• Audio Commentary: When are Frank Henenlotter commentaries not an essential listen? You don't need a review...just give it a spin already. This really is another in a long line of phenomenal commentary tracks with Henenlotter, who's joined here by special effects makeup artist Gabe Bartalos. Among the highlights are Henenlotter completely adlibbing the premise during a failed pitch for another movie, working out a way to keep Jeffrey Franken sympathetic while also giving him lots of mangled hooker body parts to play with, the logistics of shooting this and Basket Case 2 back-to-back, lining up a small army of hookers for the flick, headaches with DPs, the MPAA, and hooker-leg-thieves...all the way down to getting a tagline outta Bill Murray and the talking case that helped make the VHS such a hit. Very comprehensive and an infectiously fun listen. Oh, and in case you don't see it at first, the commentary is hidden under the 'Setup' menu rather than listed with the rest of the extras.

  • A Stitch in Time: The Makeup Effects of Frankenhooker (21 min.; SD): Makeup effects mastermind Gabe Bartalos piles together a metric ton of behind-the-scenes home videos and snapshots from the Frankenhooker shoot, speaking at length about Elizabeth's fat suit, every step of putting the Frankenhooker makeup and prosthetics together, the symphony of exploding hookers,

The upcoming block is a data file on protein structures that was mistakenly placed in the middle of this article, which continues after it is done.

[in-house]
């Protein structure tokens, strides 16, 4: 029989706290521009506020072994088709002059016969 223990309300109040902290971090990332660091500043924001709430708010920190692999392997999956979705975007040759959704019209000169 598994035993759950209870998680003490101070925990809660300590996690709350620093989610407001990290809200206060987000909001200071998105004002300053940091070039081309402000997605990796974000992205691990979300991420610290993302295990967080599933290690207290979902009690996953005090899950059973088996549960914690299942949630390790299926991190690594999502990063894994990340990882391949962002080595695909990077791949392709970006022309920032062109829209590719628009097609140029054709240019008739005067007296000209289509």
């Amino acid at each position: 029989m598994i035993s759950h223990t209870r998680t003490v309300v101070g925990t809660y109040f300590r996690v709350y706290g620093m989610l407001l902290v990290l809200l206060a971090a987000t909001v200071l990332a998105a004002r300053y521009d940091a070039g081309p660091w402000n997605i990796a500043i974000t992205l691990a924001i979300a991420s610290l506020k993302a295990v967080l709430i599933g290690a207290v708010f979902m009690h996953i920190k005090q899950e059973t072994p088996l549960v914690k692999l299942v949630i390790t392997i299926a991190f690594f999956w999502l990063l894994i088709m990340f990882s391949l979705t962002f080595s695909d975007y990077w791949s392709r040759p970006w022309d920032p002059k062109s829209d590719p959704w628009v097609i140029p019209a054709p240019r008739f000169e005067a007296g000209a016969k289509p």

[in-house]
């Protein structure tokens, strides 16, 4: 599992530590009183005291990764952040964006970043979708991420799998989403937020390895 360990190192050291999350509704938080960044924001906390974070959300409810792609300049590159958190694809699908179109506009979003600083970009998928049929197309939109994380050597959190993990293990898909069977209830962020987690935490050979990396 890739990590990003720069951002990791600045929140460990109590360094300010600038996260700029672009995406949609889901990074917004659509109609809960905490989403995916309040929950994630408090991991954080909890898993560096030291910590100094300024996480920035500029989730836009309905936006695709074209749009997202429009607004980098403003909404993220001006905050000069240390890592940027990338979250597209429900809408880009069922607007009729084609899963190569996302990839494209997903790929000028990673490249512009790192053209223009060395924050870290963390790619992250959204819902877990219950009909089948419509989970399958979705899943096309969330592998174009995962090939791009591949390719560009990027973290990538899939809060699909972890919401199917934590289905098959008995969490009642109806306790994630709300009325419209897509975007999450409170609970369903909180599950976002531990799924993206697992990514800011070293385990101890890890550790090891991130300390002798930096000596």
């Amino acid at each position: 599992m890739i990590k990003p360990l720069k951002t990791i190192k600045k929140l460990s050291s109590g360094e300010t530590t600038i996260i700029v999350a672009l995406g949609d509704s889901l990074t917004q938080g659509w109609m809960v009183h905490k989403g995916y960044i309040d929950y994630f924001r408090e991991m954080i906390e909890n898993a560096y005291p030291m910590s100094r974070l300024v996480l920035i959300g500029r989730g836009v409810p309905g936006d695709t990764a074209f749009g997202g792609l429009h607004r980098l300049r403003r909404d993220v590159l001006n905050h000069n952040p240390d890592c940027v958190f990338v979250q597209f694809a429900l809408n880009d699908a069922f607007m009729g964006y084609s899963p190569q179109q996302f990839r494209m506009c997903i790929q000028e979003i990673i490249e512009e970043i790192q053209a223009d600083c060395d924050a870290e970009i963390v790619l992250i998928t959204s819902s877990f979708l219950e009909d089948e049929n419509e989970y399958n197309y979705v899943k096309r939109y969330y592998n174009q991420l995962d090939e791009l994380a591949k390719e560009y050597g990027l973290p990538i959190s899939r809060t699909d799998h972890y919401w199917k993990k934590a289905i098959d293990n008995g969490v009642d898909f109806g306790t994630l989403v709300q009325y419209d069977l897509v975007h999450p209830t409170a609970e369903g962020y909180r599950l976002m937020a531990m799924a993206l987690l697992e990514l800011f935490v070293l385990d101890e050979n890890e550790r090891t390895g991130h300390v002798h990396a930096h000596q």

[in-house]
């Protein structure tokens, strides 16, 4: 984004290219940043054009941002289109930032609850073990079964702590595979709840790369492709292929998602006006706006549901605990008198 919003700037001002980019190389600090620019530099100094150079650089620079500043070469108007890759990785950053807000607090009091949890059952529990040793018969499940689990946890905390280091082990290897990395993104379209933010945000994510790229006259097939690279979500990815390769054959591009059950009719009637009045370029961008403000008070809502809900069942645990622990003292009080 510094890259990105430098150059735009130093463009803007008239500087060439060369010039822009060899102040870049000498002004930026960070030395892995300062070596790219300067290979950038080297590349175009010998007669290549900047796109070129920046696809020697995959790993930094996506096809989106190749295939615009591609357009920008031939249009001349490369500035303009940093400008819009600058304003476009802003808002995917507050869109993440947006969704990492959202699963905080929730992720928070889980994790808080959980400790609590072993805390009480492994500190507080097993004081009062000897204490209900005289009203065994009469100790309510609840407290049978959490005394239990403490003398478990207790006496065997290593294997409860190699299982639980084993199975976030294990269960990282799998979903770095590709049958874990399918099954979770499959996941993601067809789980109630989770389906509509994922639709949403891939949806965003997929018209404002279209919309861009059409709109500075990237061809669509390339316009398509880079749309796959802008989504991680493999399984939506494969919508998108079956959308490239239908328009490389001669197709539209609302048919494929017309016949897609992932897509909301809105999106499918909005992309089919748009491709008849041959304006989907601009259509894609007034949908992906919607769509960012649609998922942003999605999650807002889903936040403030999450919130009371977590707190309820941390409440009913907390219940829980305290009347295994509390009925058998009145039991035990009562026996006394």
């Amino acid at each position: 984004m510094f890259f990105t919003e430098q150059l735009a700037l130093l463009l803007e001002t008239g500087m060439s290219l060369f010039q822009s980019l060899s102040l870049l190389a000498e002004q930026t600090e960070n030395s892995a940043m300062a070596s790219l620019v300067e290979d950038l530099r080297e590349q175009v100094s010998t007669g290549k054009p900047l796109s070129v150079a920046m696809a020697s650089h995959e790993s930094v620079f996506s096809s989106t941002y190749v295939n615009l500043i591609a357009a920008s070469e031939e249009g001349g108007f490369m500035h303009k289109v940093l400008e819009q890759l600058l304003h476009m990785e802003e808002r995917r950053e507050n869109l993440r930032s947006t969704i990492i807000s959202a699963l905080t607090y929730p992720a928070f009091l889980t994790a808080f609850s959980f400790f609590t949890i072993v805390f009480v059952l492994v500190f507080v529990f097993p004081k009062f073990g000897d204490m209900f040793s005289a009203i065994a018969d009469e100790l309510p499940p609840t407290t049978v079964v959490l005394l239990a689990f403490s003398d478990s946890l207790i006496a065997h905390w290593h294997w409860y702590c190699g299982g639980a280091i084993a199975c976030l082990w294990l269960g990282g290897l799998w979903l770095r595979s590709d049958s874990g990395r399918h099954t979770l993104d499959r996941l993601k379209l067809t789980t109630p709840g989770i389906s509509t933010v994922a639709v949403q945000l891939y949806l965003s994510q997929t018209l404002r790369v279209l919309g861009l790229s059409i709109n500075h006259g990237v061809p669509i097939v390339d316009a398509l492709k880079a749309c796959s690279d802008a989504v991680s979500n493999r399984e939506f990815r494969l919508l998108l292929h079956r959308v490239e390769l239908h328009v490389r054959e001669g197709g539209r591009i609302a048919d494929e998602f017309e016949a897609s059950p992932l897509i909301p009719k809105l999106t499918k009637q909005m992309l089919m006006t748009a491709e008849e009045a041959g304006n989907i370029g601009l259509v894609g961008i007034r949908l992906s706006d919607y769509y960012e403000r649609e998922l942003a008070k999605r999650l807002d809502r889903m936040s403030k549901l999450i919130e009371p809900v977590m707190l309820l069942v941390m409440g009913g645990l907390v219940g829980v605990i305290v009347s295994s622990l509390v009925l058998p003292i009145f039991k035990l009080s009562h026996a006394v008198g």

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    and all those mangled, moving body parts from the movie's demented finalé. Rather than just sit around in his workship and gabbing away, Bartalos moves the interview to the Bunny Ranch and some random punk show because...I don't know why, and he also touches on his effects work in Basket Case 2 and Brain Damage. Very detailed and a lot more fun than what I'm used to getting.